Dakshin Delhi Kalibari Temple
A Modern Hindu Temple completed in 1988 that reinterprets the traditional Hindu temple form in exposed reinforced cement
The Hindu temple, unlike structures in other religions, has not seen significant evolution in the past century or so. An opportunity to explore the form of the temple came in the year 1986 in the design commission of a temple for the Bengali community in South Delhi. The architects had been initially asked to replicate the Dakshineshwar temple on the banks of the Ganges in Kolkata. To this request, we responded, "give us the Ganges and we will give you Dakshineshwar". The challenge of reinventing the traditional temple form was taken up in the explorations of the form of the shikhara in reinforced concrete conoid shells. The temple as it stands today has surprisingly desirable acoustics, light and cross ventilation. Due to constraints of funding the copper roofing planned for the temple was never executed. The peripheral residential quarters too had been abandoned due to constraints of funding. The centric plan necessitated the creation of a temple within the temple to house the deity. The centre of the space however belongs to the devotee whose restless search for the almighty returns him finally to his inner self.
The design of a modern Kali temple is particularly challenging as there has been a radical change in the physical relationship of spaces traditionally assigned for the devotees (sabha mandapa) and the Deity (garba griha). The new liturgy has thrown open the walls of the garba griha to the worshipper. The amalgamation of the sabha mandapa and garba griha leads to a situation which may be described as the creation of a’temple within a temple’. This is exactly what is attempted at the Dakshin Delhi Kalibari. The bronze clad garba griha, designed in traditional architectural style using the ‘bengal roof’, harbours like a jewel in its setting within the sabha mandapa. The super-structure of the temple employs the conoid, whose form and shape help recall the curved forms of traditional Kalibaris. Its geometry not only gives the form a light, soaring feeling, but is manipulated to provide soft, indirect light and natural ventilation to the main congregational area which will house about 300 devotees.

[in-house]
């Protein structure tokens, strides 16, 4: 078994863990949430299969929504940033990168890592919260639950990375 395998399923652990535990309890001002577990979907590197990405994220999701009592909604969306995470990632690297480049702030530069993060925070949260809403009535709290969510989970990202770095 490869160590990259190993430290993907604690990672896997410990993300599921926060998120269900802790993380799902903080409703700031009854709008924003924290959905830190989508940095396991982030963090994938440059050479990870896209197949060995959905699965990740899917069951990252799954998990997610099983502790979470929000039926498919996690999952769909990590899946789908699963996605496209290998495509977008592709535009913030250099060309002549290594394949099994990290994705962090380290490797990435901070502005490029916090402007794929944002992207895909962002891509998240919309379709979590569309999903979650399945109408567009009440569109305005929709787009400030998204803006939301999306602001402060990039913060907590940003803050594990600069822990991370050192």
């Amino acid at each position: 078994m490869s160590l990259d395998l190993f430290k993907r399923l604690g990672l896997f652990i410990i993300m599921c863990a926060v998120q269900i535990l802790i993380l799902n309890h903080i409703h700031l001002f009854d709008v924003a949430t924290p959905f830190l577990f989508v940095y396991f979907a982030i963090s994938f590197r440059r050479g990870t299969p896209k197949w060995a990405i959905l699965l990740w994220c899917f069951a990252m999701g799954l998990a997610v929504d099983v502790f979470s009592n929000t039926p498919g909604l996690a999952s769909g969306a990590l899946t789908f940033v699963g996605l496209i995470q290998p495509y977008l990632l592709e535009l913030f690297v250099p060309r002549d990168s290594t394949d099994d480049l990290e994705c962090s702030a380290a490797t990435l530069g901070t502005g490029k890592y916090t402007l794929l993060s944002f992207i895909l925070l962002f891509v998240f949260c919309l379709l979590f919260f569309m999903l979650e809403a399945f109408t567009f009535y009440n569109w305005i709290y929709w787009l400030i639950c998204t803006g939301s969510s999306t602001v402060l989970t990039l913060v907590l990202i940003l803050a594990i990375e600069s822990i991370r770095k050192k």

The shikhara, which has traditionally been the symbolic expression of the Deity, is further enhanced by divorcing it of its function as a roof and treating it more like a crown to the temple. A copper kalash (pinnacle), designed to hover delicately above it, further accentuates the shikhara, which itself is sculpted to give it a sense of lightness and transparency. Chandrakant Bhatt and his wife Manimala, collaborated on the bronze cladding design for the garba griha and the design of the kalash.
Difficulty in casting the conoids and shikhara demanded an experienced contractor, and it was with great expectations that the committee awaited the architect contractor deputed by the Chairman to undertake the job. Although he invoked the blessings of Ma Kali, a series of problems haunted him and he left. Another established contractor appeared and disappeared as quickly as the first. The site foreman for the guest house, who was observing this drama from the wings, then stepped forward and undertook to complete the work although he had very little experience but great sincerity was difficult to ignore, time a constraint, and his financial requirements suited the donation-dependent budget. Indeed finance was so severe a constraint, that the Kalibari Association in-house staff were pressed into service to keep track of construction activities and of the building materials consumed at site.